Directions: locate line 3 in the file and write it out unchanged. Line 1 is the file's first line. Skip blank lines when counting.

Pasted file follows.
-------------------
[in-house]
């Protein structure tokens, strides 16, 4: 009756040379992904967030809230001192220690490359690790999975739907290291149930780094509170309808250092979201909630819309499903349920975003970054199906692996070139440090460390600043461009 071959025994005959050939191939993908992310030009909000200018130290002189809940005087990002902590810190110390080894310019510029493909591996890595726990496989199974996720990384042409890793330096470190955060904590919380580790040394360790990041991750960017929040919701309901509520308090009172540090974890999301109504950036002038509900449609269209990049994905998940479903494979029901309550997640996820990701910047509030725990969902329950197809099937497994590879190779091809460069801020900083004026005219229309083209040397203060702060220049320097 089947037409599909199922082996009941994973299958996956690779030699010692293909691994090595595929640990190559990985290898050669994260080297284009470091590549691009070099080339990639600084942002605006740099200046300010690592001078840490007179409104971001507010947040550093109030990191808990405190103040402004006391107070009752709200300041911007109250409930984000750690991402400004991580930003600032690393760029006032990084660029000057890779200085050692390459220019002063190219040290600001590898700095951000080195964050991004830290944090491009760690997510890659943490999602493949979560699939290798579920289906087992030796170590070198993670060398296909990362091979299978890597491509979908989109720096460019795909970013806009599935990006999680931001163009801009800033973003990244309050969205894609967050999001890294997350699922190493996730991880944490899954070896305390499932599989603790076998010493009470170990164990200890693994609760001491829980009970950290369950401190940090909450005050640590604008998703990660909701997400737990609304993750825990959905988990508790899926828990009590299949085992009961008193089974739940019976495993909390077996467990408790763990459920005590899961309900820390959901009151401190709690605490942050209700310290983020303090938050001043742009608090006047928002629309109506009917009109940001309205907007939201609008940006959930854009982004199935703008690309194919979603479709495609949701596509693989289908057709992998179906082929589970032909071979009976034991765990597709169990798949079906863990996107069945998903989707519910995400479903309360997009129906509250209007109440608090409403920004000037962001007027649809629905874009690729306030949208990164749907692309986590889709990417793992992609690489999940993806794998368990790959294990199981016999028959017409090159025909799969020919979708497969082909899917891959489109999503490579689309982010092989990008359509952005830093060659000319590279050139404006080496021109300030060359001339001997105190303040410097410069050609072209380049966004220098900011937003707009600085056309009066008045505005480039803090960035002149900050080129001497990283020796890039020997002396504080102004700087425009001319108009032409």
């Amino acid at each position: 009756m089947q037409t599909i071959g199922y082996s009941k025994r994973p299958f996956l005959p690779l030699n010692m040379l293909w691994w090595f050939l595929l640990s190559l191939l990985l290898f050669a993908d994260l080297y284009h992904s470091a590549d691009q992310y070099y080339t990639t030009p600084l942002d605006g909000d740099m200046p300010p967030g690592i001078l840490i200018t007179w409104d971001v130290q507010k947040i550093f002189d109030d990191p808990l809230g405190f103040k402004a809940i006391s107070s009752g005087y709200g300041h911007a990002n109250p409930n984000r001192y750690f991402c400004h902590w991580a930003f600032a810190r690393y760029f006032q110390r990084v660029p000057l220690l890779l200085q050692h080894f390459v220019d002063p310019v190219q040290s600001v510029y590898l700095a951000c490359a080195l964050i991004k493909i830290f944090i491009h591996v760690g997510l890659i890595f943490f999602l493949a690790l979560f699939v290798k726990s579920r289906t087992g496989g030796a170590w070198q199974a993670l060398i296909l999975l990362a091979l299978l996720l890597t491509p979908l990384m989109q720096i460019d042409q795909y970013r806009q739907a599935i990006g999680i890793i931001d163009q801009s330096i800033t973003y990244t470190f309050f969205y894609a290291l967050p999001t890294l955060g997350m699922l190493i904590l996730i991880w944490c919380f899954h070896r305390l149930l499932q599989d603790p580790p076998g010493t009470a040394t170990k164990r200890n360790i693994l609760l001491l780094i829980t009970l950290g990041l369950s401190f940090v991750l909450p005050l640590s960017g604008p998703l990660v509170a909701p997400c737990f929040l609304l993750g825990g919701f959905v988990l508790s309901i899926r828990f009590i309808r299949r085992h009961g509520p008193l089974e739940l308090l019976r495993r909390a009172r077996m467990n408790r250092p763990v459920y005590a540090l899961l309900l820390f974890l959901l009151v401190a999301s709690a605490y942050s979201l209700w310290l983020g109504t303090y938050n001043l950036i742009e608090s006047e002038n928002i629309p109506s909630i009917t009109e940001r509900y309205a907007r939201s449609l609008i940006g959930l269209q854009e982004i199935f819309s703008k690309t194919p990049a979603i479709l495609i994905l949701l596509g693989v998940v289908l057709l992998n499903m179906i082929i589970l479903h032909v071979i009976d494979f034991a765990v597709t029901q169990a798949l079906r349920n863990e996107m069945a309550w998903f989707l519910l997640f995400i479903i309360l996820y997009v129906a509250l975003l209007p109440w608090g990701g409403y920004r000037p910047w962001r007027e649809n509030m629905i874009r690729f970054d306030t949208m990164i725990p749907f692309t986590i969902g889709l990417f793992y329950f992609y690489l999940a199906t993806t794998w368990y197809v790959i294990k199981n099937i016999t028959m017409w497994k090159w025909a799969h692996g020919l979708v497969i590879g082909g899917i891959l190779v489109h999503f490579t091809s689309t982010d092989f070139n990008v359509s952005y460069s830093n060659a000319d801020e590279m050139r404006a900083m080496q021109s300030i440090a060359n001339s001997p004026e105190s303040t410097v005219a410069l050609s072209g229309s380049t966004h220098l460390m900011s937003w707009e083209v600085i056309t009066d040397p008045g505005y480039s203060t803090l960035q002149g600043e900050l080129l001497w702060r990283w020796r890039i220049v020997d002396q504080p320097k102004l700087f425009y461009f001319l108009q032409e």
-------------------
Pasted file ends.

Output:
């Amino acid at each position: 009756m089947q037409t599909i071959g199922y082996s009941k025994r994973p299958f996956l005959p690779l030699n010692m040379l293909w691994w090595f050939l595929l640990s190559l191939l990985l290898f050669a993908d994260l080297y284009h992904s470091a590549d691009q992310y070099y080339t990639t030009p600084l942002d605006g909000d740099m200046p300010p967030g690592i001078l840490i200018t007179w409104d971001v130290q507010k947040i550093f002189d109030d990191p808990l809230g405190f103040k402004a809940i006391s107070s009752g005087y709200g300041h911007a990002n109250p409930n984000r001192y750690f991402c400004h902590w991580a930003f600032a810190r690393y760029f006032q110390r990084v660029p000057l220690l890779l200085q050692h080894f390459v220019d002063p310019v190219q040290s600001v510029y590898l700095a951000c490359a080195l964050i991004k493909i830290f944090i491009h591996v760690g997510l890659i890595f943490f999602l493949a690790l979560f699939v290798k726990s579920r289906t087992g496989g030796a170590w070198q199974a993670l060398i296909l999975l990362a091979l299978l996720l890597t491509p979908l990384m989109q720096i460019d042409q795909y970013r806009q739907a599935i990006g999680i890793i931001d163009q801009s330096i800033t973003y990244t470190f309050f969205y894609a290291l967050p999001t890294l955060g997350m699922l190493i904590l996730i991880w944490c919380f899954h070896r305390l149930l499932q599989d603790p580790p076998g010493t009470a040394t170990k164990r200890n360790i693994l609760l001491l780094i829980t009970l950290g990041l369950s401190f940090v991750l909450p005050l640590s960017g604008p998703l990660v509170a909701p997400c737990f929040l609304l993750g825990g919701f959905v988990l508790s309901i899926r828990f009590i309808r299949r085992h009961g509520p008193l089974e739940l308090l019976r495993r909390a009172r077996m467990n408790r250092p763990v459920y005590a540090l899961l309900l820390f974890l959901l009151v401190a999301s709690a605490y942050s979201l209700w310290l983020g109504t303090y938050n001043l950036i742009e608090s006047e002038n928002i629309p109506s909630i009917t009109e940001r509900y309205a907007r939201s449609l609008i940006g959930l269209q854009e982004i199935f819309s703008k690309t194919p990049a979603i479709l495609i994905l949701l596509g693989v998940v289908l057709l992998n499903m179906i082929i589970l479903h032909v071979i009976d494979f034991a765990v597709t029901q169990a798949l079906r349920n863990e996107m069945a309550w998903f989707l519910l997640f995400i479903i309360l996820y997009v129906a509250l975003l209007p109440w608090g990701g409403y920004r000037p910047w962001r007027e649809n509030m629905i874009r690729f970054d306030t949208m990164i725990p749907f692309t986590i969902g889709l990417f793992y329950f992609y690489l999940a199906t993806t794998w368990y197809v790959i294990k199981n099937i016999t028959m017409w497994k090159w025909a799969h692996g020919l979708v497969i590879g082909g899917i891959l190779v489109h999503f490579t091809s689309t982010d092989f070139n990008v359509s952005y460069s830093n060659a000319d801020e590279m050139r404006a900083m080496q021109s300030i440090a060359n001339s001997p004026e105190s303040t410097v005219a410069l050609s072209g229309s380049t966004h220098l460390m900011s937003w707009e083209v600085i056309t009066d040397p008045g505005y480039s203060t803090l960035q002149g600043e900050l080129l001497w702060r990283w020796r890039i220049v020997d002396q504080p320097k102004l700087f425009y461009f001319l108009q032409e």